An arc flash analysis is an engineered incident energy study which is conducted to establish safety protocol for qualified electrical personnel required to work on electrical equipment and circuit parts that cannot be placed in an electrically safe work condition.
Protocol such as proper levels of PPE based on both the shock and arc flash boundaries are defined by the calculated incident energy. Other benefits of an engineered arc flash analysis include a short circuit & coordination study and updated facility electrical documentation including one-line diagrams and electrical equipment locations.
Visit Our Arc Flash Training Course Page:
It is important to understand the process and the “behind the scenes” details of an arc flash study. In general, the following seven steps are required for the completion of a thorough arc flash study:
A study is best conducted by first collecting data about the components of an electrical power distribution system. This involves the collection of data about electrical equipment which should be found in single line diagrams with nameplate specifications of every piece of equipment.
Other details that are required involves the lengths and cross section area of all cables are also required. Remember, you should contact your electric utility for information including the minimum and maximum fault currents that can be expected at the service entrance. Once all of this data has been collected, a typical short circuit study followed by a coordination study can be conducted. The resulting data can then be fed into the arc flash study equations described by either NFPA 70e or IEEE Standard 1584. These equations will produce the necessary arc flash protection boundary distances and incident energy to determine the minimum personal protective equipment (ppe) that is required.
ARC FLASH ANALYSIS INCLUDES:
There is software available on the market that automatically estimates the Incident Energy released in the event of an arc fault and determines the required Flash Protection Boundary.
Such studies are performed in conjunction with either ANSI/IEEE or IEC 3-phase bolted short circuit calculations. It determines the required Personal Protective Equipment (PPE) Arc Rating (ATPV) along with the suitable NFPA 70E Approach Boundaries to live parts for shock protection.
Analysis software also helps to design safer power systems and to comply with OSHA regulations by using the NFPA 70E-2004 or IEEE Std. 1584 and 1584a calculations.
An analysis is performed in conjunction with either ANSI/IEEE or IEC 3-phase bolted short circuit calculations. It determines the required Personal Protective Equipment (PPE) Arc Rating (ATPV) along with the suitable NFPA 70E Approach Boundaries to live parts for shock protection.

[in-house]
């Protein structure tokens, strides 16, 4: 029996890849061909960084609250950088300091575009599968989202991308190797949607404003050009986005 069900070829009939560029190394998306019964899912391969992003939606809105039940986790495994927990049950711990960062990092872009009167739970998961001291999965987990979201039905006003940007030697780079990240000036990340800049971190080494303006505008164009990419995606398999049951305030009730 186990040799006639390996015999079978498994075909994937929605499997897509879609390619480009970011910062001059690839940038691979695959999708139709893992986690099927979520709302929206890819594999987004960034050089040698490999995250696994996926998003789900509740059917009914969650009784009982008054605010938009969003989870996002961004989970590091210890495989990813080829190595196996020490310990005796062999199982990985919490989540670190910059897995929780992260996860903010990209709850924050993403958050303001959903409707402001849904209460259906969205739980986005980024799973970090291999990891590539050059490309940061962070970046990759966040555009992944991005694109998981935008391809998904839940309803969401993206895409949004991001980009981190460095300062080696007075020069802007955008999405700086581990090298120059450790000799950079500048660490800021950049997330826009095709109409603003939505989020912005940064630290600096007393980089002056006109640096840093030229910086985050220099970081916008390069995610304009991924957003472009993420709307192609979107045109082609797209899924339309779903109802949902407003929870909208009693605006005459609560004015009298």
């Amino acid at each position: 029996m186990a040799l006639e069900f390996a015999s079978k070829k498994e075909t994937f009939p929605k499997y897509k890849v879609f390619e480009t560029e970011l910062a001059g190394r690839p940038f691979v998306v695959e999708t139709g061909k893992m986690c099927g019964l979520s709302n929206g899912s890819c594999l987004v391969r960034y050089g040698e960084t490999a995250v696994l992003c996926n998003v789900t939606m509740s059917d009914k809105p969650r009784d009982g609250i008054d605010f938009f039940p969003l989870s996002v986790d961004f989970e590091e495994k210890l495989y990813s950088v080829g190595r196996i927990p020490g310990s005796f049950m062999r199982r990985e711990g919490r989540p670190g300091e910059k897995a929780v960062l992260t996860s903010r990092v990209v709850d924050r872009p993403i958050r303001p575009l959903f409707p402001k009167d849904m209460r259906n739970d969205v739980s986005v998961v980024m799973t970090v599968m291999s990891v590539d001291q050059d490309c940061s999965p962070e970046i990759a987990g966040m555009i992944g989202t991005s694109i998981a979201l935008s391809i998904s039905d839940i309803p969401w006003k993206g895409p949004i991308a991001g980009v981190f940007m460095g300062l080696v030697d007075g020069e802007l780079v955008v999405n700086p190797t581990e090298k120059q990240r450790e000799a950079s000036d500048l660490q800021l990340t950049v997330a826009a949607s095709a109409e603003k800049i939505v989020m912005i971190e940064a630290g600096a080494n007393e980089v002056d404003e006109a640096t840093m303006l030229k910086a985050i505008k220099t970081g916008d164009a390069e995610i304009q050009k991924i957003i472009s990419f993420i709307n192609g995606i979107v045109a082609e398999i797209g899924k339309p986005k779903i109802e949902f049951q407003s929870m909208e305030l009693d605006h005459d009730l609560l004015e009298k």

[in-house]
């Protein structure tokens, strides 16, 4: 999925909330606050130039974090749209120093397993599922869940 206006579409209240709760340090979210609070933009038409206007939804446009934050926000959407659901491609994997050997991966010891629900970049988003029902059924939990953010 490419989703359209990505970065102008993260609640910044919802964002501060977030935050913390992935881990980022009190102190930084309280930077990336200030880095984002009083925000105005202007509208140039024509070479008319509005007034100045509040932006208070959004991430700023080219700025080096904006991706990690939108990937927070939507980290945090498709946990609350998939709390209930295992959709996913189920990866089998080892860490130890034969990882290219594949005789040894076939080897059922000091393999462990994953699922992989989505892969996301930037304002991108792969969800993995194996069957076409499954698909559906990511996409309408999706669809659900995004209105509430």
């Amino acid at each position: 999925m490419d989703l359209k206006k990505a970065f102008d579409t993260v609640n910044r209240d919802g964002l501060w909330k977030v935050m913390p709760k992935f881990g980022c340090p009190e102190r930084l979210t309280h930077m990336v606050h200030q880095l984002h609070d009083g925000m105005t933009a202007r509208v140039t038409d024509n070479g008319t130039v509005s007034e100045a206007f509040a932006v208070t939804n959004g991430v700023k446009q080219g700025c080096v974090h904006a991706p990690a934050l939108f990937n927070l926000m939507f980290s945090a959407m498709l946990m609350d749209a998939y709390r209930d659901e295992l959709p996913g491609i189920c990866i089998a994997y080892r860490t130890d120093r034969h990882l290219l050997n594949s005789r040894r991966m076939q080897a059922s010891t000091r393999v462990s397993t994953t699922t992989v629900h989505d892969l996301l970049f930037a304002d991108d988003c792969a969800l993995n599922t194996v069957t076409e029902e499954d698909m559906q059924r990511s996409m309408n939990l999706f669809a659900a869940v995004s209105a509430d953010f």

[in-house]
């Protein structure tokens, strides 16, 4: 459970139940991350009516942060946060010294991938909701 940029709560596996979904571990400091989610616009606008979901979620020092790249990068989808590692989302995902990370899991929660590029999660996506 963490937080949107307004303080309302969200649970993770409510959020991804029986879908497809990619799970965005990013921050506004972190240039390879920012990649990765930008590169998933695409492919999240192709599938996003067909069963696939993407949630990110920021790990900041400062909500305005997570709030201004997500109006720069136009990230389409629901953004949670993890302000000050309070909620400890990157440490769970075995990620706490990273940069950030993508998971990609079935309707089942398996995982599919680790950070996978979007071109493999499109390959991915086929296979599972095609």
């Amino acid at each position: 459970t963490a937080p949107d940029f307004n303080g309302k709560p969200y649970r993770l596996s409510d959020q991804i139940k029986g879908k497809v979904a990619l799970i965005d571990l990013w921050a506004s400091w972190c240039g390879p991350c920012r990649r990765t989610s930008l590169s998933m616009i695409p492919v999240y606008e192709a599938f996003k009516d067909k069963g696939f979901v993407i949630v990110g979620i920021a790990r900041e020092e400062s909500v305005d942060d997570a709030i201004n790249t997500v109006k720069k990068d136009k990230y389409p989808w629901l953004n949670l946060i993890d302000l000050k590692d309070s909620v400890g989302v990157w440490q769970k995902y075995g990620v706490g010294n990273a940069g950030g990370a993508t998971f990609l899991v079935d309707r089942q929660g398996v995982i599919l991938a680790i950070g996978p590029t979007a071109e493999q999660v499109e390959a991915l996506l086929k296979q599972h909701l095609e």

Electrical hazards and worker safety continue to be a highly discussed topic. Recent changes to recognized industry codes and standards along with an increased interest by the Occupational Safety and Health Administration (OSHA) have highlighted the concern and need to reduce potential hazards with circuit parts and circuit breakers. Visual presentations, an explanation of how to reduce hazards by utilizing the proper overcurrent protective device and a review of Personal Protective Equipment (PPE) and safe work practices, can all be used to reduce hazards.
The calculations and data in calculators and procedures used for determining incident energy exposure, level of PPE, protection boundary are based upon IEEE Standard 1584, Guide for Performing Hazard Calculations. The methods for determining incident energy exposure from this IEEE 1584 standard were created so that the level of PPE selected from the calculated arc flash incident energy would be adequate to protect the torso against incurable burns for 98 per cent of incidents. In up to 2 per cent of incidents, serious injury, incurable burns to the torso, and death could result. (Equations are also provided in IEEE 1584 to cover 95 per cent of incidents, but this calculator utilizes the more conservative equations related to 98 per cent of incidents.) Calculations are based upon PPE with standard ATPVs of 1.2, 8, 25, 40 and 100 cal/cm2. PPE with intermediate ATPV values can be utilized, but at the next lower standard ATPV rating.
PPE must be utilized any time that work is to be performed on or near energized electrical equipment or equipment that could become energized. Voltage testing while completing the lockout/tagout procedure (putting the equipment into an electrically safe work condition) is considered as working on energized parts per OSHA 1910.333(b). As a general work practice, it is suggested that, at the very minimum, the worker utilize voltage rated gloves with leathers, long sleeve cotton shirt, heavy-duty cotton pants, a face shield, safety glasses and hard hat, in addition to the recommendations from NFPA 70E (even though NFPA 70E requirements do not require all these items for the lower Hazard/Risk Categories).
Note: Employees must wear and be trained in the use of appropriate protective equipment for the possible electrical hazards with which they may face. Examples of equipment could include a hard hat, face shield, flame resistant neck protection, ear protectors, Nomex™ suit, insulated rubber gloves with leather protectors, and insulated leather footwear. All protective equipment must meet the requirements as shown in the latest edition of NFPA 70E. Protective equipment, sufficient for protection against the potential electrical fault, is required for every part of the body. The selection of the required thermal rated PPE depends on the incident energy level at the point of work.